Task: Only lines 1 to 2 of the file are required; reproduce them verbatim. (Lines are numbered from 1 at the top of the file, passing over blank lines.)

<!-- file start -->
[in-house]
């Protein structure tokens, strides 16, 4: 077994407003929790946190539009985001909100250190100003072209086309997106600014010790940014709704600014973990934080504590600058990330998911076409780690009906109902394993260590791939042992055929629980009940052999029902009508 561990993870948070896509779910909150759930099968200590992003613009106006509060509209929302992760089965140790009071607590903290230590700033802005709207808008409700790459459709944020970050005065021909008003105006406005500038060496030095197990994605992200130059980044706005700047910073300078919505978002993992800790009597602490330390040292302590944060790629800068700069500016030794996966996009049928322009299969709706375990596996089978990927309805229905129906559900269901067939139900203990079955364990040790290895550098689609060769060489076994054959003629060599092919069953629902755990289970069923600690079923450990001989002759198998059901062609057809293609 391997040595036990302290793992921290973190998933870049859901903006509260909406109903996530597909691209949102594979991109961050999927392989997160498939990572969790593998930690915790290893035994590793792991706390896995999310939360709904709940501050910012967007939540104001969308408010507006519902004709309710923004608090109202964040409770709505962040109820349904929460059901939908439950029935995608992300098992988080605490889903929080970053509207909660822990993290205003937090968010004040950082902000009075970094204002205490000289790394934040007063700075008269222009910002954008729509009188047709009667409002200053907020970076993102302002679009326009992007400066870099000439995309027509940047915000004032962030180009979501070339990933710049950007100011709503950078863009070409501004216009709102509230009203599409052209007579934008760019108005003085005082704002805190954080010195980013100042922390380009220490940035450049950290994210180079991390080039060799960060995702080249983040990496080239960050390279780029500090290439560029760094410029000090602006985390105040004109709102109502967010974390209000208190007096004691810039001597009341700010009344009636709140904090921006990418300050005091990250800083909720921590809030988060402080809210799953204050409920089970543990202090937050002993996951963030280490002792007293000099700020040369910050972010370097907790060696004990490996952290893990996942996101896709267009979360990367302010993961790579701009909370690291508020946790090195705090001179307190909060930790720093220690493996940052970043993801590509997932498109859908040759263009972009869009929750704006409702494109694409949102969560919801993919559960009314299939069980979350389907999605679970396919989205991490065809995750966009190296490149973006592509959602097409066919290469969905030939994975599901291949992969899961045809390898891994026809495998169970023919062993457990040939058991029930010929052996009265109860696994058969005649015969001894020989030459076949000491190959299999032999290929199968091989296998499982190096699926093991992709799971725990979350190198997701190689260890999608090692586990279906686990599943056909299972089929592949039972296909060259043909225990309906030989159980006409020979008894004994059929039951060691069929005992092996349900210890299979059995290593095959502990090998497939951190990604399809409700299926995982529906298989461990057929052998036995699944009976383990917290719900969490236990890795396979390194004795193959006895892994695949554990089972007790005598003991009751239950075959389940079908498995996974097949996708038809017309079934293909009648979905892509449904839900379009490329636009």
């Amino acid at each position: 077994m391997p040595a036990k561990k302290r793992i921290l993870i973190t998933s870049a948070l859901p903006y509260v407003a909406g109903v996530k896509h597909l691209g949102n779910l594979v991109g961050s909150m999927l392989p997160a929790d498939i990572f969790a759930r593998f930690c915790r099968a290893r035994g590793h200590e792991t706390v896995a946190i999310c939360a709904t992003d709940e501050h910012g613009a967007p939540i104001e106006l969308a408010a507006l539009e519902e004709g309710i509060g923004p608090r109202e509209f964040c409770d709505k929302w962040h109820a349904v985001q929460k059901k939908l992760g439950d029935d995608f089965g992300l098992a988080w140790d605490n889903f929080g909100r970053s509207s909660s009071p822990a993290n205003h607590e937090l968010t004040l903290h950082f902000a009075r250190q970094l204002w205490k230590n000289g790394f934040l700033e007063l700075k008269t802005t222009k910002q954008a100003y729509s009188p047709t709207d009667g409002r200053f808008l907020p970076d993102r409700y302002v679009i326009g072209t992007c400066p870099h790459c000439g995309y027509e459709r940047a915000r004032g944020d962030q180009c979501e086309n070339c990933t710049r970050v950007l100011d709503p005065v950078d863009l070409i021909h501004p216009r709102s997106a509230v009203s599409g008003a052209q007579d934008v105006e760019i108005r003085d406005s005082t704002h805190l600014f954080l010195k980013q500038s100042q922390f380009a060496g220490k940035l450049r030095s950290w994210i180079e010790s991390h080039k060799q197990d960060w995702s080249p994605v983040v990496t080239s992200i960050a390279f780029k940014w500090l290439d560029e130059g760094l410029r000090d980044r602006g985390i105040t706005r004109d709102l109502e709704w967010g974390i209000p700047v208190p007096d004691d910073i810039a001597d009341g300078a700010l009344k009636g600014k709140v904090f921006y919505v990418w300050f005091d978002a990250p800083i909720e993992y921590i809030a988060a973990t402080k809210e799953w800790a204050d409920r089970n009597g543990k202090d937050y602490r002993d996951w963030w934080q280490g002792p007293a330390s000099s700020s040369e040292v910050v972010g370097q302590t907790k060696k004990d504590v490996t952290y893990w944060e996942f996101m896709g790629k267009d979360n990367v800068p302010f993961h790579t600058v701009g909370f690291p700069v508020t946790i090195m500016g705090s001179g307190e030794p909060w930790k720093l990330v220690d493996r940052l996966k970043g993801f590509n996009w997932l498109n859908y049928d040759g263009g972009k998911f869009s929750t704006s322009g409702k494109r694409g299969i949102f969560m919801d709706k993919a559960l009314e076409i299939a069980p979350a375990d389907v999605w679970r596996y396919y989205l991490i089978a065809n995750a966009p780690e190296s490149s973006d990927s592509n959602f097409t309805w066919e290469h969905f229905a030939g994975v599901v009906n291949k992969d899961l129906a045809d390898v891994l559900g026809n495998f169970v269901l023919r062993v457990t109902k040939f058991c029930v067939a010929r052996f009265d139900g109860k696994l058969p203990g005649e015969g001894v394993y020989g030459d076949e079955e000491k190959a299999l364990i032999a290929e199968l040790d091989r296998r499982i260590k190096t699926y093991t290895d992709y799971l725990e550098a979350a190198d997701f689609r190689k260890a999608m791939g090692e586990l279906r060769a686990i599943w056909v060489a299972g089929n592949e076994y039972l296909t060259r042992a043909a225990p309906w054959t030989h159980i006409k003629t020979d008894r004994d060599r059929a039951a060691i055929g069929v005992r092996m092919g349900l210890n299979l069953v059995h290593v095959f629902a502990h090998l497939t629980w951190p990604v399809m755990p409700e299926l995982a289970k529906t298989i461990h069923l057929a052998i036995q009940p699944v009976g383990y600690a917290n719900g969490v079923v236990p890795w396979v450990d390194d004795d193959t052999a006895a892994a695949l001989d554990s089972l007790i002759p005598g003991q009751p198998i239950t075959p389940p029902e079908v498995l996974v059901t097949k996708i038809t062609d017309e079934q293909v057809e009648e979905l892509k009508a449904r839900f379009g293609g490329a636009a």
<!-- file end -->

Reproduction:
[in-house]
């Protein structure tokens, strides 16, 4: 077994407003929790946190539009985001909100250190100003072209086309997106600014010790940014709704600014973990934080504590600058990330998911076409780690009906109902394993260590791939042992055929629980009940052999029902009508 561990993870948070896509779910909150759930099968200590992003613009106006509060509209929302992760089965140790009071607590903290230590700033802005709207808008409700790459459709944020970050005065021909008003105006406005500038060496030095197990994605992200130059980044706005700047910073300078919505978002993992800790009597602490330390040292302590944060790629800068700069500016030794996966996009049928322009299969709706375990596996089978990927309805229905129906559900269901067939139900203990079955364990040790290895550098689609060769060489076994054959003629060599092919069953629902755990289970069923600690079923450990001989002759198998059901062609057809293609 391997040595036990302290793992921290973190998933870049859901903006509260909406109903996530597909691209949102594979991109961050999927392989997160498939990572969790593998930690915790290893035994590793792991706390896995999310939360709904709940501050910012967007939540104001969308408010507006519902004709309710923004608090109202964040409770709505962040109820349904929460059901939908439950029935995608992300098992988080605490889903929080970053509207909660822990993290205003937090968010004040950082902000009075970094204002205490000289790394934040007063700075008269222009910002954008729509009188047709009667409002200053907020970076993102302002679009326009992007400066870099000439995309027509940047915000004032962030180009979501070339990933710049950007100011709503950078863009070409501004216009709102509230009203599409052209007579934008760019108005003085005082704002805190954080010195980013100042922390380009220490940035450049950290994210180079991390080039060799960060995702080249983040990496080239960050390279780029500090290439560029760094410029000090602006985390105040004109709102109502967010974390209000208190007096004691810039001597009341700010009344009636709140904090921006990418300050005091990250800083909720921590809030988060402080809210799953204050409920089970543990202090937050002993996951963030280490002792007293000099700020040369910050972010370097907790060696004990490996952290893990996942996101896709267009979360990367302010993961790579701009909370690291508020946790090195705090001179307190909060930790720093220690493996940052970043993801590509997932498109859908040759263009972009869009929750704006409702494109694409949102969560919801993919559960009314299939069980979350389907999605679970396919989205991490065809995750966009190296490149973006592509959602097409066919290469969905030939994975599901291949992969899961045809390898891994026809495998169970023919062993457990040939058991029930010929052996009265109860696994058969005649015969001894020989030459076949000491190959299999032999290929199968091989296998499982190096699926093991992709799971725990979350190198997701190689260890999608090692586990279906686990599943056909299972089929592949039972296909060259043909225990309906030989159980006409020979008894004994059929039951060691069929005992092996349900210890299979059995290593095959502990090998497939951190990604399809409700299926995982529906298989461990057929052998036995699944009976383990917290719900969490236990890795396979390194004795193959006895892994695949554990089972007790005598003991009751239950075959389940079908498995996974097949996708038809017309079934293909009648979905892509449904839900379009490329636009």